Iran’s President Hassan Rouhani hailed efforts by the Islamic Revolution Guards Corps (I.R.G.C.) to develop and employ advanced weapons to protect the country, Iranian media reported. “I’d like to thank the ones that manufacture strategic arms for the country and the ones that employ such strategic weapons very well,” Rouhani said in a meeting of top Iranian officials and ambassadors of Islamic nations on the occasion of Eid in Tehran. He made the remarks a week after the I.R.G.C. launched six ballistic missiles against Islamic State positions in Syria in retaliation for June 7 terrorist attacks in Tehran. The Iranian president added that the missile strikes represented only a small part of Iran’s defense and military capabilities.

Comment: The Rouhani government and hardliners in Iran differ on how to approach the Trump administration, which has taken a tougher stance on Iran. While the Iranian president and his foreign minister, Javad Zarif, prefer to engage with Washington to defuse tension and minimize the potential for additional U.S. sanctions, the I.R.G.C. and hardline clerics favor a more confrontational posture and oppose diplomacy with the United States. 

But when it comes to Iran’s controversial missile program or other defense capabilities, the Rouhani government and hardliners are largely on the same page. Rouhani has repeatedly stressed that Tehran will seek “no one’s permission” to build missiles and upgrade the country’s defense power. “We have repeatedly declared that strengthening the defensive prowess of Iran’s Armed Forces is only aimed at defending the country and will never be used against another country,” he said in April at a ceremony held in Tehran to unveil new domestically-manufactured defense achievements. “[Striking] a regional balance and maintaining the defensive and deterrent power of a pivotal country like Iran, which has endangered big powers’ interests through its great [Islamic] Revolution and is conveying the message of justice and freedom to the world, are necessary,” he added.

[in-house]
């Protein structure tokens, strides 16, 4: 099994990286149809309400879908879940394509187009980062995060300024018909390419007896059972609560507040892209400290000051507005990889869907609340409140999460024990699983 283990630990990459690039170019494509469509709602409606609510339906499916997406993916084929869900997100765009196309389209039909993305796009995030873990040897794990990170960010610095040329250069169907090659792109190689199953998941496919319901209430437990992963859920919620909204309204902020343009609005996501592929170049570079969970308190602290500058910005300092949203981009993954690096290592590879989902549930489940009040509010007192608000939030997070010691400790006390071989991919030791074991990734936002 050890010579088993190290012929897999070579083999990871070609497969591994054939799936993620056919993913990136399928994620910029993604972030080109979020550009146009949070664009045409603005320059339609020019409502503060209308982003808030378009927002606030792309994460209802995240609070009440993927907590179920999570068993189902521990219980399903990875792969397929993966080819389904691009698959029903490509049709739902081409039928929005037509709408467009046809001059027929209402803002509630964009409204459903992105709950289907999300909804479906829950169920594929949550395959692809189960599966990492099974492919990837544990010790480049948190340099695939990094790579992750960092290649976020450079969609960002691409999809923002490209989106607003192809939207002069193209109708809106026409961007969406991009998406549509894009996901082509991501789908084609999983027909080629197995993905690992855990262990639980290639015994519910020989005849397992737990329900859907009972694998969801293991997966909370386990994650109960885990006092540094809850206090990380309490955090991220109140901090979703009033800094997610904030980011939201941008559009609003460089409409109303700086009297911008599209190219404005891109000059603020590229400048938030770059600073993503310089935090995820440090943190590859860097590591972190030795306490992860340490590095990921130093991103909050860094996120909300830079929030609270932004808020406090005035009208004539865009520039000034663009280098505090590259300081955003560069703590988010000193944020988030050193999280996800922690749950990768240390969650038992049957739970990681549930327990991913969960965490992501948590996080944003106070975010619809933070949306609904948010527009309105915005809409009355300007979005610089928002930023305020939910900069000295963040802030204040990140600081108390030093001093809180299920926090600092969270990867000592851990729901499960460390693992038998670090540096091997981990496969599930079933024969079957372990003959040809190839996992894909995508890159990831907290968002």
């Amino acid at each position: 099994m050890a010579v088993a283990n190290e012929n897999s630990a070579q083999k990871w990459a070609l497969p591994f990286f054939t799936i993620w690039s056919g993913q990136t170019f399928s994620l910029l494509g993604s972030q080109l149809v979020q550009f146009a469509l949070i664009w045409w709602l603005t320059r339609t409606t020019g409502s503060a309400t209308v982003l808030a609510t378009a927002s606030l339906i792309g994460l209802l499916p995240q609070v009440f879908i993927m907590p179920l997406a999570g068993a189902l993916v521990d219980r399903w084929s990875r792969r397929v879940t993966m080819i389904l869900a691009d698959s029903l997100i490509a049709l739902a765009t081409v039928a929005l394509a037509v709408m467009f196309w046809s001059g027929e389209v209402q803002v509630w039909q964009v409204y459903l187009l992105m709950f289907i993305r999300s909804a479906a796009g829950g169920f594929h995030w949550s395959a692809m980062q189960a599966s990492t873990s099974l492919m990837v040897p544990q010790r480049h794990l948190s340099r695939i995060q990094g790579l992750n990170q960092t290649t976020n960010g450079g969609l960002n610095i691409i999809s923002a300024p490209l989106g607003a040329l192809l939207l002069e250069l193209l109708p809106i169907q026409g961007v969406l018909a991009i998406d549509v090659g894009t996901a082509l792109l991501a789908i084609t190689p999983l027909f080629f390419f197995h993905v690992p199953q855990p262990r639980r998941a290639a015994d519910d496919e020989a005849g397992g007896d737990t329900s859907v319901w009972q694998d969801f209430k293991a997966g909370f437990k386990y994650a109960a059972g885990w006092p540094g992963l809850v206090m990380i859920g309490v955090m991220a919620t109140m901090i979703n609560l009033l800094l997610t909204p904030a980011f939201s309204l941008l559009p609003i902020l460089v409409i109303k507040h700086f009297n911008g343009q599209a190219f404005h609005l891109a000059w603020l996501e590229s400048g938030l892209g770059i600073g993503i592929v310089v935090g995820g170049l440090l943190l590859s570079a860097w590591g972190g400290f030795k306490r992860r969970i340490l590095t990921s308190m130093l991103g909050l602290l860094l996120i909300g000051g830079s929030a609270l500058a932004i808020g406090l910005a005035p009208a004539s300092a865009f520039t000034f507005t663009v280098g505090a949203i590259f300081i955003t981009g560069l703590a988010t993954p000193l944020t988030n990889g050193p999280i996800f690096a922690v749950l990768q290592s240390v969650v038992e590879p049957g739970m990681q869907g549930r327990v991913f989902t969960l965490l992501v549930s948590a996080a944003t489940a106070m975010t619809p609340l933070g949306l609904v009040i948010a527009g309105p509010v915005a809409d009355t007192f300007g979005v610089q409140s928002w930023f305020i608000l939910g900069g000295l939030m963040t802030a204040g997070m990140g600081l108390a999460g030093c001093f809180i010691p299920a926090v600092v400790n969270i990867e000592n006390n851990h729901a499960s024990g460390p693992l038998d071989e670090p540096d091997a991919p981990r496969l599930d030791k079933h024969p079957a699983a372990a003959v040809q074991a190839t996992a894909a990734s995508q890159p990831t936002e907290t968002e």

Iran’s missile program has been a constant source of tension between Washington and Tehran since President Donald Trump took office in January. While the nuclear agreement Tehran signed with world powers in 2015 does not address Iran’s missile program, a subsequent U.N. Security Council Resolution 2231 calls upon Iran “to undertake any activity related to ballistic missiles designed to be capable of delivering nuclear weapons, including launches using such ballistic missile technology.” Iranian officials argue that the country’s missiles are not designed to carry nuclear warheads, but Western officials say some of the missiles Iran has tested after the 2015 nuclear deal have been "inherently capable of delivering nuclear weapons" and are "in defiance of" the U.N. resolution.

During his reelection campaign last month, Rouhani pledged to engage with the United States and European countries to remove the remaining sanctions that continue to hinder economic growth and foreign investment in Iran. But as the president is encouraging the I.R.G.C. to continue its missile activities, he will certainly not be able to fulfill his campaign promise as most of existing U.S. unilateral sanctions against Iran are related to the country’s missile program and support for terrorism.